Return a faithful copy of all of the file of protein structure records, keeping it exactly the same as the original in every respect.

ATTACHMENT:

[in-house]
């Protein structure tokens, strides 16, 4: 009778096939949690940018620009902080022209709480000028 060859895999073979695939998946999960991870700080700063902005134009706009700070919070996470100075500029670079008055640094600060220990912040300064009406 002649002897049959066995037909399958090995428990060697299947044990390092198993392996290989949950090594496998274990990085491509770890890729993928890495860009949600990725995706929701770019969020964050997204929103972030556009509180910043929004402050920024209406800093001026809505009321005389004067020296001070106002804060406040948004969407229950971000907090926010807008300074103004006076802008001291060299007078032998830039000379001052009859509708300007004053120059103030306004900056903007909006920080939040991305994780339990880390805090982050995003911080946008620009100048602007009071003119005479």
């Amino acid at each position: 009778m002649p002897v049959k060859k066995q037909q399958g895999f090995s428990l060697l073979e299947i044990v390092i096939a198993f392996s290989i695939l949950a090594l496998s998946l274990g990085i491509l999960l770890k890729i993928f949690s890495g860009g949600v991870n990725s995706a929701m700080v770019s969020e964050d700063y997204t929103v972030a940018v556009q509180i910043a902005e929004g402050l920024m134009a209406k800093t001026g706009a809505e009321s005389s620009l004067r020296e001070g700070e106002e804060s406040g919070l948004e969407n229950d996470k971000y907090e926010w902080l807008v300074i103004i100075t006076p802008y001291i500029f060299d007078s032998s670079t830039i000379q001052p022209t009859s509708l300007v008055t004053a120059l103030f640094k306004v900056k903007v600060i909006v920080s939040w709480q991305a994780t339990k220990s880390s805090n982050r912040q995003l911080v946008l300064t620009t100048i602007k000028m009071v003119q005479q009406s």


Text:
[in-house]
């Protein structure tokens, strides 16, 4: 009778096939949690940018620009902080022209709480000028 060859895999073979695939998946999960991870700080700063902005134009706009700070919070996470100075500029670079008055640094600060220990912040300064009406 002649002897049959066995037909399958090995428990060697299947044990390092198993392996290989949950090594496998274990990085491509770890890729993928890495860009949600990725995706929701770019969020964050997204929103972030556009509180910043929004402050920024209406800093001026809505009321005389004067020296001070106002804060406040948004969407229950971000907090926010807008300074103004006076802008001291060299007078032998830039000379001052009859509708300007004053120059103030306004900056903007909006920080939040991305994780339990880390805090982050995003911080946008620009100048602007009071003119005479």
């Amino acid at each position: 009778m002649p002897v049959k060859k066995q037909q399958g895999f090995s428990l060697l073979e299947i044990v390092i096939a198993f392996s290989i695939l949950a090594l496998s998946l274990g990085i491509l999960l770890k890729i993928f949690s890495g860009g949600v991870n990725s995706a929701m700080v770019s969020e964050d700063y997204t929103v972030a940018v556009q509180i910043a902005e929004g402050l920024m134009a209406k800093t001026g706009a809505e009321s005389s620009l004067r020296e001070g700070e106002e804060s406040g919070l948004e969407n229950d996470k971000y907090e926010w902080l807008v300074i103004i100075t006076p802008y001291i500029f060299d007078s032998s670079t830039i000379q001052p022209t009859s509708l300007v008055t004053a120059l103030f640094k306004v900056k903007v600060i909006v920080s939040w709480q991305a994780t339990k220990s880390s805090n982050r912040q995003l911080v946008l300064t620009t100048i602007k000028m009071v003119q005479q009406s």